Maintaining high employee engagement throughout the year is so important. More than merely job satisfaction, employee engagement refers to staff feeling committed to the business, its values and their co-workers. This article will discuss measures to improve employee engagement, as well as the benefits of doing so.
Employee engagement begins with culture. By shaping your organisational culture with the right values, you are simultaneously affording your business every chance of developing an ‘engagement culture’. These values include loyalty, accountability, teamwork and integrity.
A good place to start is to ask your team members about what they value and prioritise the most – this allows them to feel invested in the business and its vision. By being invested, they are more likely to put extra effort in not just for their own sake, but for their colleagues and the overall goal of the business.
To foster a strong and supportive workplace culture with high employee engagement, management and senior staff need to lead by example to ensure all employees feel more valued at work and do not experience excessive fatigue or burnout in the role. It is also important to take the health and wellbeing of staff seriously.
Implementing a strong and supportive culture may be achieved by:
A high performing employee will rarely stick around if they feel they have plateaued in their role. Look for any reasonable opportunity to provide growth and development to your employees. This could include extra training, tertiary education or CPD courses. Consider introducing development plans for your employees so they can feel they are on a path of professional development, as well as the possibility of upward mobility within the business.
Establishing a system of recognition and reward will ensure high performing employees feel valued and appreciated, and financial incentives still very much play a strong role in rewarding employees.
A common arrangement is to pay employees a higher annual salary or hourly rate, and another is to give bonuses to reward performance. Correlating financial bonuses with strong performance objectives can impact both employee engagement and morale as well as the business’ own bottom-line in a hugely beneficial way.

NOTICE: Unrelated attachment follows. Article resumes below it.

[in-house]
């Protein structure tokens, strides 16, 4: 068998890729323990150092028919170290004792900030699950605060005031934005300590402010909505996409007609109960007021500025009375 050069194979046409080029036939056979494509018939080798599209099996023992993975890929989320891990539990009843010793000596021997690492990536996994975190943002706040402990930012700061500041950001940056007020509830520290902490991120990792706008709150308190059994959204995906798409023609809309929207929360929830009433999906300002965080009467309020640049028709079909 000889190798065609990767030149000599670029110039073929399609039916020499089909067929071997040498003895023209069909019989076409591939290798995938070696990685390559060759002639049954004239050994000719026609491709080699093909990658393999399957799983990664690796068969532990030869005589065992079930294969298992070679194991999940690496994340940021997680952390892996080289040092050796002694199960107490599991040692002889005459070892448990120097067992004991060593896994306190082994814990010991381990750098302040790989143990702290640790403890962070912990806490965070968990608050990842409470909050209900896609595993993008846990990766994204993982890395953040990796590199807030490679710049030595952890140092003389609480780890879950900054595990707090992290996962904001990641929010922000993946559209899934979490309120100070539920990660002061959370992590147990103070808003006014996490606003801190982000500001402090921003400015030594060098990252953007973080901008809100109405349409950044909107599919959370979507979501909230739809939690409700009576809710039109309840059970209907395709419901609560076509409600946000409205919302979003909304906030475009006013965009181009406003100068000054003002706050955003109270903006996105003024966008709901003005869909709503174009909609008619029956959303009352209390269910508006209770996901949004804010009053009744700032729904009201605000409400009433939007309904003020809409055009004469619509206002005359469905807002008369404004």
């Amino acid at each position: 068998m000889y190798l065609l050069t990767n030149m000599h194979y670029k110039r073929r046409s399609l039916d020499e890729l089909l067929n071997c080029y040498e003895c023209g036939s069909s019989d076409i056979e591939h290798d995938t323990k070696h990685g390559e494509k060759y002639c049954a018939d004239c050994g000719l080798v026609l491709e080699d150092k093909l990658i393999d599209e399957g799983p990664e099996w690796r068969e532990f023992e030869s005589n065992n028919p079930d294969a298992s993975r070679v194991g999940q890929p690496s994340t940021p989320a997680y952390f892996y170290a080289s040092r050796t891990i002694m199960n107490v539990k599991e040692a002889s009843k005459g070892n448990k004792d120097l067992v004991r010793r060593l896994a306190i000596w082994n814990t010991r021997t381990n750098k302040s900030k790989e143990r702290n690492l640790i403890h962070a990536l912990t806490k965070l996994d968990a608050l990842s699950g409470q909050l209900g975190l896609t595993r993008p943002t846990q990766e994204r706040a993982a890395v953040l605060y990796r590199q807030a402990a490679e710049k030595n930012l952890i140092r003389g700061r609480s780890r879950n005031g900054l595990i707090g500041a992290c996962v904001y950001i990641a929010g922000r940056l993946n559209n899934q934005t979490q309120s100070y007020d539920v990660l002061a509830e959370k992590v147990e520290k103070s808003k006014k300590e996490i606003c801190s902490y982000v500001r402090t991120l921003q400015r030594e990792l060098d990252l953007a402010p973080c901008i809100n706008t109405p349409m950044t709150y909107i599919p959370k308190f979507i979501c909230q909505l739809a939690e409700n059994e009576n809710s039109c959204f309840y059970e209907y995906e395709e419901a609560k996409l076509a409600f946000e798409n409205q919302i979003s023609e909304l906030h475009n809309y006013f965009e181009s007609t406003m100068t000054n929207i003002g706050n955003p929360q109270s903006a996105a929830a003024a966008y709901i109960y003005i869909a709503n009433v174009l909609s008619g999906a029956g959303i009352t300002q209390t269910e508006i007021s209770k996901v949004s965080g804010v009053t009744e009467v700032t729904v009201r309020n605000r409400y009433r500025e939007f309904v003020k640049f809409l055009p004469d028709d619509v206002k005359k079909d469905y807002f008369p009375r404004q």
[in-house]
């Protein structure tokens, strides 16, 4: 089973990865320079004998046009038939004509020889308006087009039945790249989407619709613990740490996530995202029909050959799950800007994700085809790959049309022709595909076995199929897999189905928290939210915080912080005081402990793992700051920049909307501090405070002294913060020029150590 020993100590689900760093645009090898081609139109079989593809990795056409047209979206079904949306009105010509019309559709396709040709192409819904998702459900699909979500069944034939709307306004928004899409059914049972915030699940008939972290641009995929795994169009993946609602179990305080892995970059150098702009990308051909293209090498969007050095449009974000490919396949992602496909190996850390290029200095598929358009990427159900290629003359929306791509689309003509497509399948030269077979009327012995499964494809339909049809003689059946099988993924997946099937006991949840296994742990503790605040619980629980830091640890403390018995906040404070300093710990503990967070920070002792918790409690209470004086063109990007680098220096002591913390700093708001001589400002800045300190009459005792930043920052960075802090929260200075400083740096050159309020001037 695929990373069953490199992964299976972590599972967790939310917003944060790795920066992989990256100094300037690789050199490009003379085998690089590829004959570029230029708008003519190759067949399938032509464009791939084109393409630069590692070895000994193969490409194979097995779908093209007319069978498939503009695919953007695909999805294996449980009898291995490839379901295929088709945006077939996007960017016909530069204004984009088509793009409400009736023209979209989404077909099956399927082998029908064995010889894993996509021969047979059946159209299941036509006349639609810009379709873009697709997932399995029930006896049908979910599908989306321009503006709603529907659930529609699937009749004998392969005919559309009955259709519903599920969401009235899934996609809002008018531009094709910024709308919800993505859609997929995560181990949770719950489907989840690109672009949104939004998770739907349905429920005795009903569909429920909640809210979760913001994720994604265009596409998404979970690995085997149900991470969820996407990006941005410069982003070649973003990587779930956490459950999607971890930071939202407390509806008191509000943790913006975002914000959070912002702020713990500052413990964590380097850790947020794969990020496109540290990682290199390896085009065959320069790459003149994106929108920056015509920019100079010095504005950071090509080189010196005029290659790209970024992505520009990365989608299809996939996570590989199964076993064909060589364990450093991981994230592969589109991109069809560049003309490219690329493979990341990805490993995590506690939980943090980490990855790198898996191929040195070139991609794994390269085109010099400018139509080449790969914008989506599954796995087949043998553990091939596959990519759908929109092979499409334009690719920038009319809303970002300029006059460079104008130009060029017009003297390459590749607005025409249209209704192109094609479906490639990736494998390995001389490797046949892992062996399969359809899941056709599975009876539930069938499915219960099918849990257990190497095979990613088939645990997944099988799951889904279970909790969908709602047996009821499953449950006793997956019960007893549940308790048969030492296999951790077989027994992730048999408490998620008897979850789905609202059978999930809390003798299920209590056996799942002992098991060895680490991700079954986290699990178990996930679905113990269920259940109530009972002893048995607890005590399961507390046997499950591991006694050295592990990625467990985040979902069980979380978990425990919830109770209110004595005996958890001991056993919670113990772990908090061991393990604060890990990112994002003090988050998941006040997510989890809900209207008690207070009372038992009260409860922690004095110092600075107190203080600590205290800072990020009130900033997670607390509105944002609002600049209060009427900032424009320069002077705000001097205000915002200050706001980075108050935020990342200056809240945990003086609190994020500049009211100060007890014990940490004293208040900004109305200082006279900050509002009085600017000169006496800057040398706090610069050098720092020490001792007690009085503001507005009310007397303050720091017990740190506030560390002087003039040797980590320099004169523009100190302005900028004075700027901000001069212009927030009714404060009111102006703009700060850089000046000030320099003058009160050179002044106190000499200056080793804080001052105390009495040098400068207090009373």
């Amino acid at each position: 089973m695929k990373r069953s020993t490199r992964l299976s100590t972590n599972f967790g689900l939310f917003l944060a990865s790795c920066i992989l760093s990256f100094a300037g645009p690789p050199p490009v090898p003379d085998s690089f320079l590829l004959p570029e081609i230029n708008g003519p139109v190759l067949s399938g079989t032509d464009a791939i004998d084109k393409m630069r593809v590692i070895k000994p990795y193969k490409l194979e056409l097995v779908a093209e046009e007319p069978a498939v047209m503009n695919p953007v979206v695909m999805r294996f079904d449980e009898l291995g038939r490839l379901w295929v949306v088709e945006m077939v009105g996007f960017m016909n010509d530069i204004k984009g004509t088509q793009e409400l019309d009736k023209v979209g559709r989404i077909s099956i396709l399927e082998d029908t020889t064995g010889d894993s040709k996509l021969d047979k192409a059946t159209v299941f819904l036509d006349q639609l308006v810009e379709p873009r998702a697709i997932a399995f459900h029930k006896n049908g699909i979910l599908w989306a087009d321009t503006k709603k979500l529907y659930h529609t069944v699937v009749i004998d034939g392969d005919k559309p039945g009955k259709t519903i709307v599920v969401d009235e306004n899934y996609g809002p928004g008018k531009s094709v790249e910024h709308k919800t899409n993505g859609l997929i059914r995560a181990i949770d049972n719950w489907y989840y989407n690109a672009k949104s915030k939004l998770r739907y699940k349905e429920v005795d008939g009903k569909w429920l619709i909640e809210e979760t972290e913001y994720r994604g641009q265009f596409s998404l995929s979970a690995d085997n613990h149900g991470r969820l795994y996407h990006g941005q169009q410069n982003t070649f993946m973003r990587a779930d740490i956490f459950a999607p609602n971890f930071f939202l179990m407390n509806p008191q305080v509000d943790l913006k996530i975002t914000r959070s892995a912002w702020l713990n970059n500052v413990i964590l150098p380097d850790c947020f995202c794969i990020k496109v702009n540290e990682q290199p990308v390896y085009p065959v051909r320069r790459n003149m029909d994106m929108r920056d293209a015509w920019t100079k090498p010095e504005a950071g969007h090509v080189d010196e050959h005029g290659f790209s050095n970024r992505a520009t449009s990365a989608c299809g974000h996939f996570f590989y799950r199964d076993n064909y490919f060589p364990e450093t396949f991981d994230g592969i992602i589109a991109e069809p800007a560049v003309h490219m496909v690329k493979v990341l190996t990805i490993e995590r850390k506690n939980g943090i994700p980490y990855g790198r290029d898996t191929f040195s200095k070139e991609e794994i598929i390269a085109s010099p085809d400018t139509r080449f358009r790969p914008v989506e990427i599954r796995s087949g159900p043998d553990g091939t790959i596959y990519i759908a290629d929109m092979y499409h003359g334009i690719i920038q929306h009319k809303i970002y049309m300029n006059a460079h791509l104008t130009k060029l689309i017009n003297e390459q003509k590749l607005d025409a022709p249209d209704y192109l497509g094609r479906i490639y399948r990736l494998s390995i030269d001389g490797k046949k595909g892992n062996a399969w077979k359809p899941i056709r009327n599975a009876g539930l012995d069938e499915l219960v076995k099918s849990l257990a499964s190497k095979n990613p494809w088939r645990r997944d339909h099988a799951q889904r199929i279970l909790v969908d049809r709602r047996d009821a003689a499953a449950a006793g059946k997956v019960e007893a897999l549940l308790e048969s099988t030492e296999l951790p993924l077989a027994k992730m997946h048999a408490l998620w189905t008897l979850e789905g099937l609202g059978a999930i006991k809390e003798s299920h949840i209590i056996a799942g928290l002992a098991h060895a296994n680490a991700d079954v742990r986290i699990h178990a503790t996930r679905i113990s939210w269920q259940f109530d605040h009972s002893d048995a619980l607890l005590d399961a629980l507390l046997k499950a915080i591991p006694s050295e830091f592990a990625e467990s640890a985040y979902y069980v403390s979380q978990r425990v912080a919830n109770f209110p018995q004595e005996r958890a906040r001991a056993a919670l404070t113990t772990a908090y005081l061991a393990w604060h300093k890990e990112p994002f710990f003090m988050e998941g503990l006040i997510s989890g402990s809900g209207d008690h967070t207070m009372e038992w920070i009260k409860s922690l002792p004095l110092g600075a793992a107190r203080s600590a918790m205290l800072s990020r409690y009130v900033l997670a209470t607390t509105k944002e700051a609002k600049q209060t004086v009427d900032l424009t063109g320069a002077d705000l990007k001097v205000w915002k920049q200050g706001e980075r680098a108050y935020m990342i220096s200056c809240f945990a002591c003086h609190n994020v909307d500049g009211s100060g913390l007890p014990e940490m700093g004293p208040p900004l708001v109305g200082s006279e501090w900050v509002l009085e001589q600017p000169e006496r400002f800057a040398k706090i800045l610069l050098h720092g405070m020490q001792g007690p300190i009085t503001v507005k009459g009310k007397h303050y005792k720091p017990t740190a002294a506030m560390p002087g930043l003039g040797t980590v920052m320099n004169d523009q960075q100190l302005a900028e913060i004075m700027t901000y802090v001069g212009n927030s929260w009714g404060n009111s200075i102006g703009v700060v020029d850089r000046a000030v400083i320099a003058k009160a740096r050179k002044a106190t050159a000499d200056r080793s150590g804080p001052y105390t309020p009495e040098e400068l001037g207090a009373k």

Please note that performance bonuses should be linked to objective criteria as far as reasonably possible. This allows employees to know clearly where they sit and ensure they don’t feel unfairly treated. Financial rewards that are not based on clear criteria and that are subject to bias can be flawed and have a negative impact on employee morale.
External pressures can infringe on an employee’s ability to remain engaged in the workplace. They may be very motivated to perform their role, but health issues obstruct their ability to perform at a high level, or they have family caring responsibilities that mean they’re often late for work.
Don’t wait for an employee to formally request flexible working arrangements – get on the front foot and discuss with them what they need to succeed. As an example, this might mean performing earlier shifts so they can be home in time to look after school aged-children.
Ultimately, your employees themselves will know the best way to keep them engaged and productive in their role and consulting with them can provide you with the answers you know will address employee engagement. Remember that all employees are different and you will need to adapt your approach for each employee.
Creating and maintaining high employee engagement can pay dividends in the long run for your business, minimising operational costs and driving individual and company growth.
For more information about this article, please contact the APodA HR Advisory Service on 1300 620 641 or email@example.com. A suite of online resources is also available for members 24 hours a day, seven days a week here.
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